Regarding putting the OS's on seperate partitions, I would highly recommend it. Especially if you have any inkling that you might remove one OS or the other. And lets be honest, even as an MCSE, I have had to format an MS installation just because it was getting too slow, corrupted or otherwise and I couldn't/didn't want to go through the hassle of fixing it.

Remarks
-remember to make ERD's (Emergency repair disks) often for both NT and 95/98, because they may be the only way to revive a corrupted OS, without having to reinstall all your application over again on your machine-->if you install all your apps to a shared location.

Cheers
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Expert Comment

by:dsrikump
ID: 1771796
I just saw some of your posts in jjenkins question. leew, is a good guy. I think he gets a kick out of just answering people's questions. He's right, some people are so hell bent on points its sick. Some people have no etiquette.

If you decide to reject my answer to give leew the points, I won't be upset. Just don't give them to Mujeeb, he's rude->IMHO.

From what I've seen Blackman and Wayneb are also good guys and have really solid NT skills as well.
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Author Comment

by:jgarb
ID: 1771797
Thanks dsrikump, you have been more than helpful. Thanks for the references. One further comment:
You stated, "putting shared files all on one partition". Does this mean that if I don't breakdown and get a larger "up-to-date" HDD, that I should actually Partition my 3.5G (actually 3.8G) into three sepatate partitions. One Primary (For Win 95/98 and Two Secondary (For Win NT & Software/Data). Probbably best to just purchase another HDD.
I increased the points for additional input.
Should I update Win NT 4.0 SR2 to SR4? ( I am running Win NT 4.0 on a laptop which I use to travel.)
Can install Win 95/98 to the Laptop as the second OS to the Existing NT OS which it now has?
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Author Comment

by:jgarb
ID: 1771798
dsrikump,
I typed in 70 Points and it seemed to show only 7 Points?

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Expert Comment

by:dsrikump
ID: 1771799
jgarb,
I would go with 3 partitions personally, but two will do. If you can afford the extra harddrive, then hold out and put all your shared files and applications there. Of course this is a laptop so I guess hardware additions can be harder to come by.

I would also defininetly upgrade to service pack3 or service release3 as you call it. It fixes many problems, and increases stability and compatibility with many programs. I haven't applied service pack 4 yet to any of my machines as I wait in anticipation of bug announcements and incompatiblity problems. Although so far, these are few are far in between as far as I'm concerned.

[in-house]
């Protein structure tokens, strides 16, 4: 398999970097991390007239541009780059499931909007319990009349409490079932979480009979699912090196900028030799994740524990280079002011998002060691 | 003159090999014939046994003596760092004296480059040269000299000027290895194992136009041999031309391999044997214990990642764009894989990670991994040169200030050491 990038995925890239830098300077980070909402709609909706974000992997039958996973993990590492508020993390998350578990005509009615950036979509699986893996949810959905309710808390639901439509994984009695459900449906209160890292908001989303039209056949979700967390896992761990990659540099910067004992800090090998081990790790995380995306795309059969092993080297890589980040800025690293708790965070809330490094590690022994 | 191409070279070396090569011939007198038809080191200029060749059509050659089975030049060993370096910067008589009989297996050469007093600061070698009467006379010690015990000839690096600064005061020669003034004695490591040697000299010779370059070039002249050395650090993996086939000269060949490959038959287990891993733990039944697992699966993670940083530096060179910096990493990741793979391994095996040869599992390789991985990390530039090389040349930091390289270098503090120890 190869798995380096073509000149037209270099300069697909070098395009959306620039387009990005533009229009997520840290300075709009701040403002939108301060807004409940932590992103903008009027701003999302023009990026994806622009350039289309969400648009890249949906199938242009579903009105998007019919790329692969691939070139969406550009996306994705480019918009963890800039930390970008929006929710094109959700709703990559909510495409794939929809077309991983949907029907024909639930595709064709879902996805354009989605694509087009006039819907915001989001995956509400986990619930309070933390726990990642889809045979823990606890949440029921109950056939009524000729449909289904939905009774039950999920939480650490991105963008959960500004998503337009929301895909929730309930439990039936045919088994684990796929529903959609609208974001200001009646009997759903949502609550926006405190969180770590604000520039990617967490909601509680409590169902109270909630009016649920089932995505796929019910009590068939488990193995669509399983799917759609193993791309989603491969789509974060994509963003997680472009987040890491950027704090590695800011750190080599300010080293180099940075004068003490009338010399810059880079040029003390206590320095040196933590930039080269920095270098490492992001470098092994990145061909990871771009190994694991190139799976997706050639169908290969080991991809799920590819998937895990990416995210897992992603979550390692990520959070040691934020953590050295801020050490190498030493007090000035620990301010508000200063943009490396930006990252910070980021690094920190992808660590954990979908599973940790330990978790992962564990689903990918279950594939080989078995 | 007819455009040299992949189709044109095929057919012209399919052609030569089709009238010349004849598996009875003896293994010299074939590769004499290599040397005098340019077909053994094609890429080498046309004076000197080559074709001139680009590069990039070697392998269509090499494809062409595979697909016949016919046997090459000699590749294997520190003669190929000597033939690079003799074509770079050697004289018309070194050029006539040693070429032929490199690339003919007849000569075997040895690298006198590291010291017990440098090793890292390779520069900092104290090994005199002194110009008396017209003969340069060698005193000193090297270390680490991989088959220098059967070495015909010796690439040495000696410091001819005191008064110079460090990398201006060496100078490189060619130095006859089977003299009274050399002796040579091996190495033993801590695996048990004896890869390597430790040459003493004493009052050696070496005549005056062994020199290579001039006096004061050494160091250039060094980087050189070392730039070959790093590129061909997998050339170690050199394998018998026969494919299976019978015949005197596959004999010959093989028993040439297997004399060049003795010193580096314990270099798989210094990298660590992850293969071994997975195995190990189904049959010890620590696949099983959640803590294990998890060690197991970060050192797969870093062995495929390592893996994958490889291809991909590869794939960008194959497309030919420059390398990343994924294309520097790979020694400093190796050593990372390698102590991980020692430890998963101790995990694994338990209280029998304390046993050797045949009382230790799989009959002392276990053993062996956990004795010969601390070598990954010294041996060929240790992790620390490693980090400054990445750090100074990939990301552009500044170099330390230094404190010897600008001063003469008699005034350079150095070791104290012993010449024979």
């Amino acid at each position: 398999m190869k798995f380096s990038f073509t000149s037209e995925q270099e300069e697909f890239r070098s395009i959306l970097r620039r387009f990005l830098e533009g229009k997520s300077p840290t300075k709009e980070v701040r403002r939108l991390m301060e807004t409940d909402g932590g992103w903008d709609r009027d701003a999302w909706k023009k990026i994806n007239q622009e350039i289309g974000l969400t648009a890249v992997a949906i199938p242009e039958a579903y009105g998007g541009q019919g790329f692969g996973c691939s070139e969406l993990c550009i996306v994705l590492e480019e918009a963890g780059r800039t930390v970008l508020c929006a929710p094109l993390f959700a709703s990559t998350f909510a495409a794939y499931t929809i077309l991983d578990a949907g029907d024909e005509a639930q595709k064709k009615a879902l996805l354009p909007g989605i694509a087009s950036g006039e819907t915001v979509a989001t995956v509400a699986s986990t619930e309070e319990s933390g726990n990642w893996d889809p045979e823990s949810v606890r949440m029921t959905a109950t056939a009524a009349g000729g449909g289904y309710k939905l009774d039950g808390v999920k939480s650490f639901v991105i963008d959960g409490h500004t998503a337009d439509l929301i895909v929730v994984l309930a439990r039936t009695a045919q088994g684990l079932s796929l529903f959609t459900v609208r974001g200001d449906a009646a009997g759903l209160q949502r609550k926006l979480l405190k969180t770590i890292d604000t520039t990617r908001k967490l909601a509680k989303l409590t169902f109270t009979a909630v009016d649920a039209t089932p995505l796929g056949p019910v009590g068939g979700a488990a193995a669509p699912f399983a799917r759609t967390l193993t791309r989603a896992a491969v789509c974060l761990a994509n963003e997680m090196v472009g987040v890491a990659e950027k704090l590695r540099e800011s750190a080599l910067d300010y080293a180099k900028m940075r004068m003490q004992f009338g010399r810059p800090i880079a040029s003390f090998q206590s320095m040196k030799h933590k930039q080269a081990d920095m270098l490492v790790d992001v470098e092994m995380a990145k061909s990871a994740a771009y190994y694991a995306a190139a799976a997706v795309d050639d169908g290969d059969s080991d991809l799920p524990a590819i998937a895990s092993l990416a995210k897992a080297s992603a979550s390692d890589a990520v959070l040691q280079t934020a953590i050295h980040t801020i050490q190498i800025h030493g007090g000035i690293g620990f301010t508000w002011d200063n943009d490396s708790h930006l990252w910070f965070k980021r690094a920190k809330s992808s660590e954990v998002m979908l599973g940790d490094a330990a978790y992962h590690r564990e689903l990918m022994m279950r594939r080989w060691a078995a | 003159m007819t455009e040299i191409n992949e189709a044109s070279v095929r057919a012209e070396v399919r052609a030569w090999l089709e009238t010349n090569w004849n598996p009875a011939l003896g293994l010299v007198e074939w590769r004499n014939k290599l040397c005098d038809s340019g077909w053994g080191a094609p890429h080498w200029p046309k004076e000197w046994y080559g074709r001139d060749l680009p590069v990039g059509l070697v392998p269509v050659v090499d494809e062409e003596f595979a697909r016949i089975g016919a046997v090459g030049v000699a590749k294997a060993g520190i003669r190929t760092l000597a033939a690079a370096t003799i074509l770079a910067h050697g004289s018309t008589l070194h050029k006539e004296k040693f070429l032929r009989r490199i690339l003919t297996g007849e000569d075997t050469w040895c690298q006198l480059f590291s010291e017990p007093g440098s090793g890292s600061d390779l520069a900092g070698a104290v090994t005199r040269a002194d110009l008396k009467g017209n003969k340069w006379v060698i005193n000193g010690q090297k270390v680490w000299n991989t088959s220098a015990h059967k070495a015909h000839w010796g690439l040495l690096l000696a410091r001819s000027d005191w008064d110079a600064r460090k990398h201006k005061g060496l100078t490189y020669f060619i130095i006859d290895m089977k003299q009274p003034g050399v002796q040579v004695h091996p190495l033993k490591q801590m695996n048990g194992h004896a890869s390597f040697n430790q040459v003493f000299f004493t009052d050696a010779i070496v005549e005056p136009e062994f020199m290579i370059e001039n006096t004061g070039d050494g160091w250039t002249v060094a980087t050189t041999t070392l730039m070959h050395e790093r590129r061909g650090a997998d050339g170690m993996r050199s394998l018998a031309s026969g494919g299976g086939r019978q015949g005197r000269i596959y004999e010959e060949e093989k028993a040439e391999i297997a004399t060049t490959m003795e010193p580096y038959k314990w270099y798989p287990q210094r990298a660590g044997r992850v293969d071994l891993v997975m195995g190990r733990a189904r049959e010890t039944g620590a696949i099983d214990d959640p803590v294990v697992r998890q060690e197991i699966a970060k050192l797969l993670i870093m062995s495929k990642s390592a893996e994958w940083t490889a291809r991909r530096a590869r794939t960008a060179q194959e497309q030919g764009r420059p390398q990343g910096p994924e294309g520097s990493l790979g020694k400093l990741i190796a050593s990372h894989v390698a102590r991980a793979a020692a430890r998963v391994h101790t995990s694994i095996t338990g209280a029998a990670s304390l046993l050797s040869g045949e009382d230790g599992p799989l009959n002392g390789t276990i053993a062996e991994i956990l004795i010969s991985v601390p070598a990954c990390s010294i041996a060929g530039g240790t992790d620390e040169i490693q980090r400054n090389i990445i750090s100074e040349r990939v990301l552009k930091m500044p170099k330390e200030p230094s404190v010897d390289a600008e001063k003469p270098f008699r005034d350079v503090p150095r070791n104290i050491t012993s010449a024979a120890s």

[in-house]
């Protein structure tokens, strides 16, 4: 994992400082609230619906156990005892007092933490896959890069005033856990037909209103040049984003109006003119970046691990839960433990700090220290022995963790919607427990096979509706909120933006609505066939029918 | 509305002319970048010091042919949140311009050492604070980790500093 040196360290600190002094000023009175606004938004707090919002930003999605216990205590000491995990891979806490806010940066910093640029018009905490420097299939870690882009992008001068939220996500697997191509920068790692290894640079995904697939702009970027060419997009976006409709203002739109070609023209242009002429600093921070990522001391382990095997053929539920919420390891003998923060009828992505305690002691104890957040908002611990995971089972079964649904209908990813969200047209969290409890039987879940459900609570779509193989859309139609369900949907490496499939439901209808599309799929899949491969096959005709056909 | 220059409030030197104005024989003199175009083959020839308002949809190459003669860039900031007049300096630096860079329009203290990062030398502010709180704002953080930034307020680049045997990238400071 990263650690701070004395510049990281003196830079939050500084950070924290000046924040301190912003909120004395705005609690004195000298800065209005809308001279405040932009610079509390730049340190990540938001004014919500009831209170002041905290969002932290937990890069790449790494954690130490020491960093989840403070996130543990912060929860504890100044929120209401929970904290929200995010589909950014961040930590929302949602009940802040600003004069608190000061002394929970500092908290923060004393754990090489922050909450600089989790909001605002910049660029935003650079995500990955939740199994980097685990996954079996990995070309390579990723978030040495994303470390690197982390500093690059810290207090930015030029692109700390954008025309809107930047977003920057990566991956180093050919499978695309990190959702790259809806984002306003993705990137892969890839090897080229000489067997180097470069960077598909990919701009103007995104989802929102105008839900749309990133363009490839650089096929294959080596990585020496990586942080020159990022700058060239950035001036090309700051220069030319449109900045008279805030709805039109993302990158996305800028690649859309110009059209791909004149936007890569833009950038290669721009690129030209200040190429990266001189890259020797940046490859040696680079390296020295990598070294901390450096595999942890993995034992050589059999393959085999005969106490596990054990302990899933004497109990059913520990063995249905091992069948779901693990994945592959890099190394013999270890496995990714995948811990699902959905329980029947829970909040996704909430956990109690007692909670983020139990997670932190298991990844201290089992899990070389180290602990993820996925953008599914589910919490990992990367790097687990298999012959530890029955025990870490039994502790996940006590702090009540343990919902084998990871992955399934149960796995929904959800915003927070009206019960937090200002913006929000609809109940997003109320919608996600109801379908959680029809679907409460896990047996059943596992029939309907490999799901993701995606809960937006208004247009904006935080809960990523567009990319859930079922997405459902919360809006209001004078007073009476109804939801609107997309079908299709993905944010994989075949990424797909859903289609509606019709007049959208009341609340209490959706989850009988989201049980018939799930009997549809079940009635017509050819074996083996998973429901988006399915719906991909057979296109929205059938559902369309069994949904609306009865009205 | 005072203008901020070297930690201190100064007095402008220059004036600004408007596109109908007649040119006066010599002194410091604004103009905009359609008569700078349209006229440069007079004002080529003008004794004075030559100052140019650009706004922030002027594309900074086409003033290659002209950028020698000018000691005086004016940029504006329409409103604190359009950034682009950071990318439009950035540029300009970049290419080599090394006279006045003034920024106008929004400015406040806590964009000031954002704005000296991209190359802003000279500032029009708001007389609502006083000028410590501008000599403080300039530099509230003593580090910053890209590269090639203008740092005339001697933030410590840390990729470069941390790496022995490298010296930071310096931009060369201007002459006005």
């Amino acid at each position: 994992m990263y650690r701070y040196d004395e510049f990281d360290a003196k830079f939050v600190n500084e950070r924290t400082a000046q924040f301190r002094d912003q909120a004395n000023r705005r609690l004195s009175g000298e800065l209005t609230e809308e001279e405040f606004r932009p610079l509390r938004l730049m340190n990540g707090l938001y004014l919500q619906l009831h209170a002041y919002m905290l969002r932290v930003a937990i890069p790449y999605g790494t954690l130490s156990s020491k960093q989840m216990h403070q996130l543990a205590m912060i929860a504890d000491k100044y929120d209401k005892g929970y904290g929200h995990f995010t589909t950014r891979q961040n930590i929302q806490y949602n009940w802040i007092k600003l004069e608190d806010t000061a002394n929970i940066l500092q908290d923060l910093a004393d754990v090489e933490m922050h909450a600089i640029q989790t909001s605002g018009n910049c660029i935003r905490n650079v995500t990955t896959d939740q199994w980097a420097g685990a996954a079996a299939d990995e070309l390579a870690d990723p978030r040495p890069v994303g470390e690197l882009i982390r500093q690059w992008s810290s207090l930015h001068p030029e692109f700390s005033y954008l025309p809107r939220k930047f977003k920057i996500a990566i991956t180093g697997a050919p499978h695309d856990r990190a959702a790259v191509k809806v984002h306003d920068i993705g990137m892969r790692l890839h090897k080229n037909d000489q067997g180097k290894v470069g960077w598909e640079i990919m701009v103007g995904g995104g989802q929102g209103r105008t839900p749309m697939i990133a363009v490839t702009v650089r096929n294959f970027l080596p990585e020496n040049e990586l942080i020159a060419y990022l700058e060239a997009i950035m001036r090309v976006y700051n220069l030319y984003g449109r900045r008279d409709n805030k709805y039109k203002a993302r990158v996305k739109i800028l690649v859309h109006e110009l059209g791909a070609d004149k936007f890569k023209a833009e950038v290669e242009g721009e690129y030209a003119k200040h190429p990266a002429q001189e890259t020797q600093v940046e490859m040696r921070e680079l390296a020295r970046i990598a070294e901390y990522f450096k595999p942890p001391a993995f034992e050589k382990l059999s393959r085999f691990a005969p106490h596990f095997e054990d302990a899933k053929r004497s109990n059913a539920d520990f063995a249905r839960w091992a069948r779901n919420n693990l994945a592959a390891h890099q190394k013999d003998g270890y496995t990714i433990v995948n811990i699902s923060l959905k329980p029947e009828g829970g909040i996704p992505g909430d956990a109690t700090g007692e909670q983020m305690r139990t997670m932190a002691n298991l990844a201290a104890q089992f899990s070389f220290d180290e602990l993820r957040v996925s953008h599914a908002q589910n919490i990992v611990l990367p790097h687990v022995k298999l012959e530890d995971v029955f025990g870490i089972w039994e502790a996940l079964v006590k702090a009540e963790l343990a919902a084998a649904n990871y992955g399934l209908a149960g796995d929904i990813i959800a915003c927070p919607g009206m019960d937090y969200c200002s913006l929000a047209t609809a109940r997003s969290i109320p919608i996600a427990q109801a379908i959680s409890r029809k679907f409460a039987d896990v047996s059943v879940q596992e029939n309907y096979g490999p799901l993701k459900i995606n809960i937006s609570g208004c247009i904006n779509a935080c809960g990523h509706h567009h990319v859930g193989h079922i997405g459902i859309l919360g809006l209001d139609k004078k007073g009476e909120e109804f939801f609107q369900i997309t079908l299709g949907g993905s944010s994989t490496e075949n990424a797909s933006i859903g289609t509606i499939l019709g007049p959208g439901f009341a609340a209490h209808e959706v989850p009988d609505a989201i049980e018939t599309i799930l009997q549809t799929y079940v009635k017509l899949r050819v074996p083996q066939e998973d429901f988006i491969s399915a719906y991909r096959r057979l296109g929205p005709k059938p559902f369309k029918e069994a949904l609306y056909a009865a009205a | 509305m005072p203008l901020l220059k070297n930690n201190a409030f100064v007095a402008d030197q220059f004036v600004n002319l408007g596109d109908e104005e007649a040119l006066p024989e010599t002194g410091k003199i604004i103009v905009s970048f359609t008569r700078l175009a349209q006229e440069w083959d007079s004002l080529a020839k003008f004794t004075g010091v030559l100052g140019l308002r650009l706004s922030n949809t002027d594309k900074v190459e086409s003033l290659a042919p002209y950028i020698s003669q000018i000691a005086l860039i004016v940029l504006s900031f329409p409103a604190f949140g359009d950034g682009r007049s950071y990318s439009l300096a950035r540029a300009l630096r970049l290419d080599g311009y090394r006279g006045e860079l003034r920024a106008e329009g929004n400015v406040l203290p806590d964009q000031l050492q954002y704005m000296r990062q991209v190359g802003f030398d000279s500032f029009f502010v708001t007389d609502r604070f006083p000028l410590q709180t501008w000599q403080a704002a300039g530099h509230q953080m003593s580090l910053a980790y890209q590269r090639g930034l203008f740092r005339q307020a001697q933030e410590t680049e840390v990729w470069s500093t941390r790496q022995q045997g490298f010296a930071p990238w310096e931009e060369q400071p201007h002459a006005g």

Regarding the points, don't sweat it. I'm not one of the point mongers.
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Author Comment

by:jgarb
ID: 1771800
dsrikump,
The original question "The Dual boot" Machine is a P-200 Pro Desktop. The laptop is a NT System which i had not planned to make a Dual boot System. I was only thinking now of making it a dual boot Win 98 & Win NT System to make "life" easier on the Road with the laptop. The Laptop is a P-233 w/ 64MB Ram & 2.0G HDD (non-partitioned).
If I choose to also make the laptop a "Dual boot" System, should I uninstall Windows NT & reinstall it after first installing Windows 95/98?
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Expert Comment

by:dsrikump
ID: 1771801
I would go that route, unless you have partition magic and then you can can forgo, the uninstalling and installing routine. Then refer to Microsoft online support article # Q92393. Which talks about how to operate the boot loader correctly in the case that you leave NT on--and install 98 second. The article talks about DOS 6.22 but this information still applies. I will copy the whole article in the next comment.
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Expert Comment

by:dsrikump
ID: 1771802
Installing MS-DOS 6.x Upgrade with Dual-Boot Schemes
            
Installing MS-DOS 6.x Upgrade with Dual-Boot Schemes
                  
                  Last reviewed: November 23, 1994
                  Article ID: Q92393
            
      
The information in this article applies to: